Glossary of terms
A Day Order is when a trader informs their broker to buy or sell a financial [instrument] at a predetermined price and this price will expire at the close of the day. For the trader to then take advantage of this price, it will imply that they would have to execute the trade when the price of the instrument hits that level at any time during the day the instruction was given. This type of order expires if the price stipulated in the order is not met by the time the market closes.
Another term that a day order is known as is a GFD or a Good for Day order and is an order that will expire at the end of the day’s trading session. Because the markets trade 24 hours a day, globally, the accepted time of day that a day order will expire is 17:00 EST, when the US markets officially close.
In most cases, a day order is used as a default means of trading and provides a great benefit in that the market does not have to be monitored continuously due to the day order being in place. Especially in the instance of an intraday trader, who is likely to trade several different instruments at the same time.Key Takeaways:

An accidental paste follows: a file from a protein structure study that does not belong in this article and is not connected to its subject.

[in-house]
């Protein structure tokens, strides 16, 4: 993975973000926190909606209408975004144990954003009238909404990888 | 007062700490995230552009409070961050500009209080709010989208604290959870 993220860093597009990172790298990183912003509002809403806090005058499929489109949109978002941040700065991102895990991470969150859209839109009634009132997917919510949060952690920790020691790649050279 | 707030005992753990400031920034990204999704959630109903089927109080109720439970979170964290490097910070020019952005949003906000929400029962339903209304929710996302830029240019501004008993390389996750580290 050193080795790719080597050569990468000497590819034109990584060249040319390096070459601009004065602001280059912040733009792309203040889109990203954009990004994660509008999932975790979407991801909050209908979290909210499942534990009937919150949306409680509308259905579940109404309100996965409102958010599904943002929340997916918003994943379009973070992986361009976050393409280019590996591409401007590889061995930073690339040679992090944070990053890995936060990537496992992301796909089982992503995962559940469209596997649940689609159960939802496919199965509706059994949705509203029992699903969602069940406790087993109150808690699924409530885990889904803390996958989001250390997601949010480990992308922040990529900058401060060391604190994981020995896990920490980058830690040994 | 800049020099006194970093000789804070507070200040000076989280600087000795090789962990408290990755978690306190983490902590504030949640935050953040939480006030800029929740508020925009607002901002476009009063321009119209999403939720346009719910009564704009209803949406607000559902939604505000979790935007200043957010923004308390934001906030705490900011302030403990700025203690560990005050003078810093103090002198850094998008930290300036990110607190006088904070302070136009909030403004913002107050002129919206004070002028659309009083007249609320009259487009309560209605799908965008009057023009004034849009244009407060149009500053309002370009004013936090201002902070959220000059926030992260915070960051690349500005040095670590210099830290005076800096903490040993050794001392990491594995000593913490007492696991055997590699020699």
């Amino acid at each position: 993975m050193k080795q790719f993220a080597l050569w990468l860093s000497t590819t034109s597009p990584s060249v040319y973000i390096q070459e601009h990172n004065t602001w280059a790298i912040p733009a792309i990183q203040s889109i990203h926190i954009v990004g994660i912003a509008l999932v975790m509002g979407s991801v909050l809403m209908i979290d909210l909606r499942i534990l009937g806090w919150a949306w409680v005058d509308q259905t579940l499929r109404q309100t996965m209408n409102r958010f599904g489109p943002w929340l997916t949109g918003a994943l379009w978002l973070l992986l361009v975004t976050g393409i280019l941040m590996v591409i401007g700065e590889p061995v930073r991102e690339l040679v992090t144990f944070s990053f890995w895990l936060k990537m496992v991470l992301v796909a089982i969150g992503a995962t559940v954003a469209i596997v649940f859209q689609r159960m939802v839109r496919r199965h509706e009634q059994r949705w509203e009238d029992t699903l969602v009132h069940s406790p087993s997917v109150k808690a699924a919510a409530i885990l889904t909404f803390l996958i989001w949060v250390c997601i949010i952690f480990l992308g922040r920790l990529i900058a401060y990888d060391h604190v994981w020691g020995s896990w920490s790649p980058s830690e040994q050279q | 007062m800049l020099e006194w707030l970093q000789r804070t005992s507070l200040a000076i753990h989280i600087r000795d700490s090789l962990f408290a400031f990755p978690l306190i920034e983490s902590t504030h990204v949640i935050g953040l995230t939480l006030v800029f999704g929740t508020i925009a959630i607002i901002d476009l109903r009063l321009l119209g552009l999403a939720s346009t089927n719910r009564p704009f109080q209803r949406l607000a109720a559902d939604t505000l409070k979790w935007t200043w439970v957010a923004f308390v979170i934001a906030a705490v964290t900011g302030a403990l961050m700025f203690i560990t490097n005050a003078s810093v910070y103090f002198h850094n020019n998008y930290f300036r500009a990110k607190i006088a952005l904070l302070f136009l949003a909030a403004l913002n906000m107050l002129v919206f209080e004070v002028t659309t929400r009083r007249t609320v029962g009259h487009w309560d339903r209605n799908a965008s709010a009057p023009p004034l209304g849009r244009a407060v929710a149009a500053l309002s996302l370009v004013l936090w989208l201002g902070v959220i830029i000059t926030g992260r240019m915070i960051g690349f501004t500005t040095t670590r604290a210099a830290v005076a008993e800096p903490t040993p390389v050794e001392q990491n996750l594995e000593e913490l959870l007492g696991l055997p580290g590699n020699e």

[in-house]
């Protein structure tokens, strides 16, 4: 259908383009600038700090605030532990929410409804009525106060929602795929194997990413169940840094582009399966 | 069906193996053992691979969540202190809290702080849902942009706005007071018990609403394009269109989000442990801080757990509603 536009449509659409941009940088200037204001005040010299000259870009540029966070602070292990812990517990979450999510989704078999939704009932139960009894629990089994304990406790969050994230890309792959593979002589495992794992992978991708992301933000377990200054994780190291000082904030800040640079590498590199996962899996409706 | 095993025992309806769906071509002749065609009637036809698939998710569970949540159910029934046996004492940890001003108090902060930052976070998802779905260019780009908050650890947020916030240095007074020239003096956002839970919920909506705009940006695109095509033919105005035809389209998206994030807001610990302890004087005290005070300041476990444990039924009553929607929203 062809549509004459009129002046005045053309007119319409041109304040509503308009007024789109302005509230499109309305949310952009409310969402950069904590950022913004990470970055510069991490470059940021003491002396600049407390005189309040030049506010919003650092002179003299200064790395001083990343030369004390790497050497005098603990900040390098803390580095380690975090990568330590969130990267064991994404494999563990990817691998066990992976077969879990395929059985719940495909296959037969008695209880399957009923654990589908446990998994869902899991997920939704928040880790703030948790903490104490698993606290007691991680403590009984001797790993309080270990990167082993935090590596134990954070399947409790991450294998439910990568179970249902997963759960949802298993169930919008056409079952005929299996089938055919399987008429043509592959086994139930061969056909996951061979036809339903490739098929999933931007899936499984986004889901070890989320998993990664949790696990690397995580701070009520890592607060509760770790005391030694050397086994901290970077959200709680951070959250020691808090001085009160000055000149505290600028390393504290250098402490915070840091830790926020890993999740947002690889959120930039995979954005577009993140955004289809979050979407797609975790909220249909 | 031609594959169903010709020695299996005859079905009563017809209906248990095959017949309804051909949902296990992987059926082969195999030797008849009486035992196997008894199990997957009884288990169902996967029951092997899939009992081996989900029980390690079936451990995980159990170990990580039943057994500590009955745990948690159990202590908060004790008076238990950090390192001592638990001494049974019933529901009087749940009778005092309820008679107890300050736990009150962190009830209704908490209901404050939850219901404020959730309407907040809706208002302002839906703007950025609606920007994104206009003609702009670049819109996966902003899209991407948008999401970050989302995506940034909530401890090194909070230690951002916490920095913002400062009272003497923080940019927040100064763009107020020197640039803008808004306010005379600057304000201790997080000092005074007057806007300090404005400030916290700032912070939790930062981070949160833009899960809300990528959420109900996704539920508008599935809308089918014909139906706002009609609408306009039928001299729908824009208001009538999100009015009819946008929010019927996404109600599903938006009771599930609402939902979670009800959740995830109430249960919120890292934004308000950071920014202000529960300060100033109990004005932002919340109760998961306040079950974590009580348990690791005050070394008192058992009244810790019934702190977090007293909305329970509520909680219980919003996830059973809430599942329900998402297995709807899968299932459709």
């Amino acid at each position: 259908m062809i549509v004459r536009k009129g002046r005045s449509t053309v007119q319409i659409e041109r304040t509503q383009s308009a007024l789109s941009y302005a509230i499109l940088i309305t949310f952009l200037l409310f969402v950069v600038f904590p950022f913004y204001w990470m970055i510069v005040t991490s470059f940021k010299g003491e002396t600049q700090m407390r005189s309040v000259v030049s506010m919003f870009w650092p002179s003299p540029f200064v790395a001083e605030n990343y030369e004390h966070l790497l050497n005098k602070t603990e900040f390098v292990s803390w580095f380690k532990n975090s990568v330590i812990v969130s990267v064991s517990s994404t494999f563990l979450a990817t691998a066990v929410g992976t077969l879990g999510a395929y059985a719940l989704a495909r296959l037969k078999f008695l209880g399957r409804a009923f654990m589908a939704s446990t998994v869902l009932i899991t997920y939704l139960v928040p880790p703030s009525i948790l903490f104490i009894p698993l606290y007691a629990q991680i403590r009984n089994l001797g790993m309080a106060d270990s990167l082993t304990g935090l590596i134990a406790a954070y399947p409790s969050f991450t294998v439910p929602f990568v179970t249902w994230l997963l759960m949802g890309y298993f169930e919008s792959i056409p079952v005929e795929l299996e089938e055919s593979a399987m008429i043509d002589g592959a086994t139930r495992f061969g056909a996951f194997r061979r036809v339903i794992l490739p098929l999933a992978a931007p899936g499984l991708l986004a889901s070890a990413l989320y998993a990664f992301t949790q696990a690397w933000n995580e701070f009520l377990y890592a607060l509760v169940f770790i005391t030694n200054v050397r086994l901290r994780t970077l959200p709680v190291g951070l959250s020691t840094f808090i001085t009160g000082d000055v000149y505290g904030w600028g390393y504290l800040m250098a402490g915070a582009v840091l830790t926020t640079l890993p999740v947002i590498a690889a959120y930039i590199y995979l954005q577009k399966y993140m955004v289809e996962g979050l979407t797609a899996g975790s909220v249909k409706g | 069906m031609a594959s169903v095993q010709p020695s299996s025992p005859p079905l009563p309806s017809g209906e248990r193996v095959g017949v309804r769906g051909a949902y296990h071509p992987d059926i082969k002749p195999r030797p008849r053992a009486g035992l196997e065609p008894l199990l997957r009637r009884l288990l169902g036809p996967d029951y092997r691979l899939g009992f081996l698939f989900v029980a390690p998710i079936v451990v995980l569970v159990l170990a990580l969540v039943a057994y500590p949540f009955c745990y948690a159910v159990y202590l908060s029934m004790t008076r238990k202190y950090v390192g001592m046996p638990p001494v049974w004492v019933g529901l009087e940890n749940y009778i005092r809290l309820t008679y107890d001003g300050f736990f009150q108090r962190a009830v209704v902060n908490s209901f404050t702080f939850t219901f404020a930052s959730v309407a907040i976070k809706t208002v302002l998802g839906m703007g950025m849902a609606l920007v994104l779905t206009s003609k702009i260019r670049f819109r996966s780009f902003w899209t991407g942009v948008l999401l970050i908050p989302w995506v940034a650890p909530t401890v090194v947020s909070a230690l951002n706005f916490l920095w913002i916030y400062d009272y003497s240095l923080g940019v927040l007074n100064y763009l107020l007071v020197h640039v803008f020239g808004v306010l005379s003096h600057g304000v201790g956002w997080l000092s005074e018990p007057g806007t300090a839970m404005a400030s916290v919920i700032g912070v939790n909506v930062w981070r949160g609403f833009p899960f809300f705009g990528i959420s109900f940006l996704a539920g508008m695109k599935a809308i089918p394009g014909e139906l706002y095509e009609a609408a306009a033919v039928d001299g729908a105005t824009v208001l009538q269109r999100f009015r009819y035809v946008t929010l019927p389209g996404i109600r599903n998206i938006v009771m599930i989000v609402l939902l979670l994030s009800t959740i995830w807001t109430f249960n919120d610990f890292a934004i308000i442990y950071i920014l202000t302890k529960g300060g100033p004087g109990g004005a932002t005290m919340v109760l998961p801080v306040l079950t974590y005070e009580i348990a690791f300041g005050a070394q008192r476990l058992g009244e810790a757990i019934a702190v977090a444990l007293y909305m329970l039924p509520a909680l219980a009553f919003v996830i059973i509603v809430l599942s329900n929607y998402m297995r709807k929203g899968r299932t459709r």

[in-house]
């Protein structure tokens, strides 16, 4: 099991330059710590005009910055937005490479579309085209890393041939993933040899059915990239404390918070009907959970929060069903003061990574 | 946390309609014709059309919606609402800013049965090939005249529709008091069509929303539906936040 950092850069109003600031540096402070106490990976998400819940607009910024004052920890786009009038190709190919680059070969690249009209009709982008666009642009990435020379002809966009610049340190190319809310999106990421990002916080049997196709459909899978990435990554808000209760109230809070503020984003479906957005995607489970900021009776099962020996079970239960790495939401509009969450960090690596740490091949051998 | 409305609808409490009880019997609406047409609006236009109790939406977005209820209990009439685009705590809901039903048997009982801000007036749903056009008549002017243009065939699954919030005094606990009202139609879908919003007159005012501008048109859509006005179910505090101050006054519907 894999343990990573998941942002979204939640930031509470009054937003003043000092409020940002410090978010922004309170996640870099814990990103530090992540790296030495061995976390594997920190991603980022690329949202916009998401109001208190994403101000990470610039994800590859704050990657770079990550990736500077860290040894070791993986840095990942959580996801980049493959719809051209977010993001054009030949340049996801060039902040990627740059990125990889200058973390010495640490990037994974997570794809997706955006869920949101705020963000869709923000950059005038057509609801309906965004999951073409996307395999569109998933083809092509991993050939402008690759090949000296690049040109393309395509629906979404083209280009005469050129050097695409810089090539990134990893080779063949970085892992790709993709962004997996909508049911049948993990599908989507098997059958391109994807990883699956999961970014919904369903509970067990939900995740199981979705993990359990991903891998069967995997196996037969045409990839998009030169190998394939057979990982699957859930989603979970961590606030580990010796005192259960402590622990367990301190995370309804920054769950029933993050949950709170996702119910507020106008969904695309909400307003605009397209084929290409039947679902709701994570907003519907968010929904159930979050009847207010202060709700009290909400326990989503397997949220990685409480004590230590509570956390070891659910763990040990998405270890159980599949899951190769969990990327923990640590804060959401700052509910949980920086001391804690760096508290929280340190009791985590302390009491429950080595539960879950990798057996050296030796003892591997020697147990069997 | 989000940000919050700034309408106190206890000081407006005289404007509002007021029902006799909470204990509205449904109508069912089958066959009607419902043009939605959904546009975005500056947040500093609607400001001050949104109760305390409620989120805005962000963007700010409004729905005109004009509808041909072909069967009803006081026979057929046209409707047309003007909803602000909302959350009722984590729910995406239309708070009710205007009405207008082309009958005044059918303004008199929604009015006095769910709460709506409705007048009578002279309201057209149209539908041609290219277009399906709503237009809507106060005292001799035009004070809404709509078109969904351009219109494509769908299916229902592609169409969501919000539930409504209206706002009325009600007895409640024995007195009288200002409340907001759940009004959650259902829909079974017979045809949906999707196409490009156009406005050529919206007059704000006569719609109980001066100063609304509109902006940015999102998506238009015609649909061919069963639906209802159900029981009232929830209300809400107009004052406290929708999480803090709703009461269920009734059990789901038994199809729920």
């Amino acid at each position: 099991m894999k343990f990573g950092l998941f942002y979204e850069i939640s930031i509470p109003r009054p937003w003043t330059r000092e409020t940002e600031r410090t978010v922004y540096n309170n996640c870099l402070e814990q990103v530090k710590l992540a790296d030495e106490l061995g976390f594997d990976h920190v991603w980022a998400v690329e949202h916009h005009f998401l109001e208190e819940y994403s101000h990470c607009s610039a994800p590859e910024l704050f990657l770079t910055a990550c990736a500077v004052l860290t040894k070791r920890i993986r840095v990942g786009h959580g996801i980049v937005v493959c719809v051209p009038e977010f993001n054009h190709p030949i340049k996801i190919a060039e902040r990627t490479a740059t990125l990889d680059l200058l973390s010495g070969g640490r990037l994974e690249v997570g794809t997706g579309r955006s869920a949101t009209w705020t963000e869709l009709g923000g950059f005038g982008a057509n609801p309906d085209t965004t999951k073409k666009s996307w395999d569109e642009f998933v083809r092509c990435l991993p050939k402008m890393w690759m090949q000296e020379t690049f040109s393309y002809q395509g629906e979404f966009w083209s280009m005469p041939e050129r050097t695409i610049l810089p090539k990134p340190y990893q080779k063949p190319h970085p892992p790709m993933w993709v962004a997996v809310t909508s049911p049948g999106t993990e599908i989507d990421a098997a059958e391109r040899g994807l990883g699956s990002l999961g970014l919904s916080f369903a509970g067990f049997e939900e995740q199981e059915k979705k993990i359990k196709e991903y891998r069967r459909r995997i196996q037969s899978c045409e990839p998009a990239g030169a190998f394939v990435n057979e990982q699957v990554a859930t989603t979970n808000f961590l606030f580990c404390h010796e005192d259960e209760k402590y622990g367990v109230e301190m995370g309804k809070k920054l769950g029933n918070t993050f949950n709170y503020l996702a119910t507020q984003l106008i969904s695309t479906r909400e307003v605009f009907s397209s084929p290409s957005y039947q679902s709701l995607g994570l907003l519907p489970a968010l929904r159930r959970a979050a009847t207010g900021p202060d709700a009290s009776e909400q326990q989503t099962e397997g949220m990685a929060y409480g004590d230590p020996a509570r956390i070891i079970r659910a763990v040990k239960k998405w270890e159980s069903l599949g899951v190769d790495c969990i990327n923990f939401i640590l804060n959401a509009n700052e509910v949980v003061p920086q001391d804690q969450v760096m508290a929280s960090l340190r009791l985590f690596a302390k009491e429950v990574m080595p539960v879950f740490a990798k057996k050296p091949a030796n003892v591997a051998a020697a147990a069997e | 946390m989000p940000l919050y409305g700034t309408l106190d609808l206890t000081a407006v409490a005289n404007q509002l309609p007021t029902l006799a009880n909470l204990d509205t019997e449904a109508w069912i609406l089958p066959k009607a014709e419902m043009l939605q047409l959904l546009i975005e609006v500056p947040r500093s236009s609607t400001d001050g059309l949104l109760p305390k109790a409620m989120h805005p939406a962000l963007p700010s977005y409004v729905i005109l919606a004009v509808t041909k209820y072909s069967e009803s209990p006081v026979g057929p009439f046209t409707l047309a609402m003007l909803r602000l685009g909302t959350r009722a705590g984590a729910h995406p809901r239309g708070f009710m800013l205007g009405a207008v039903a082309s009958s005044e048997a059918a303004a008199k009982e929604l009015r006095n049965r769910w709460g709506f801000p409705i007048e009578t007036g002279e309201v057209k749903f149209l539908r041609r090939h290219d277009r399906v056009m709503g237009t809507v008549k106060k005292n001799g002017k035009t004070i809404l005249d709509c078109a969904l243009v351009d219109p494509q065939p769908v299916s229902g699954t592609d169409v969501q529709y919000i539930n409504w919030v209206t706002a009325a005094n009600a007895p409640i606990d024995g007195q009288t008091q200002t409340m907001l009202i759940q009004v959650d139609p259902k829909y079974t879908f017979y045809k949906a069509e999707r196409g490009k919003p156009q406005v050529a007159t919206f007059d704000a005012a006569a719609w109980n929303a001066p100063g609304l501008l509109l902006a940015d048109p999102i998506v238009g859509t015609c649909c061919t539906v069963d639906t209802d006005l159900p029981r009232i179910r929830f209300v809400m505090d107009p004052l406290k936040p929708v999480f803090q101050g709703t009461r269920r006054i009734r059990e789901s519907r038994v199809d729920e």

- A day order is when the trader informs the broker to buy or sell a financial instrument at a specific price on the day the instruction was issued.
- A day order will expire at close of trading for the specific day it was placed.
- Good for Day is another term a day order is referred to.
- Day order trading is used as a default means of trading.
Day trading refers to when traders buy and sell financial [instruments] over a period of a day and the intent is to profit from the small but rapid price fluctuations. These trades are normally executed via the internet.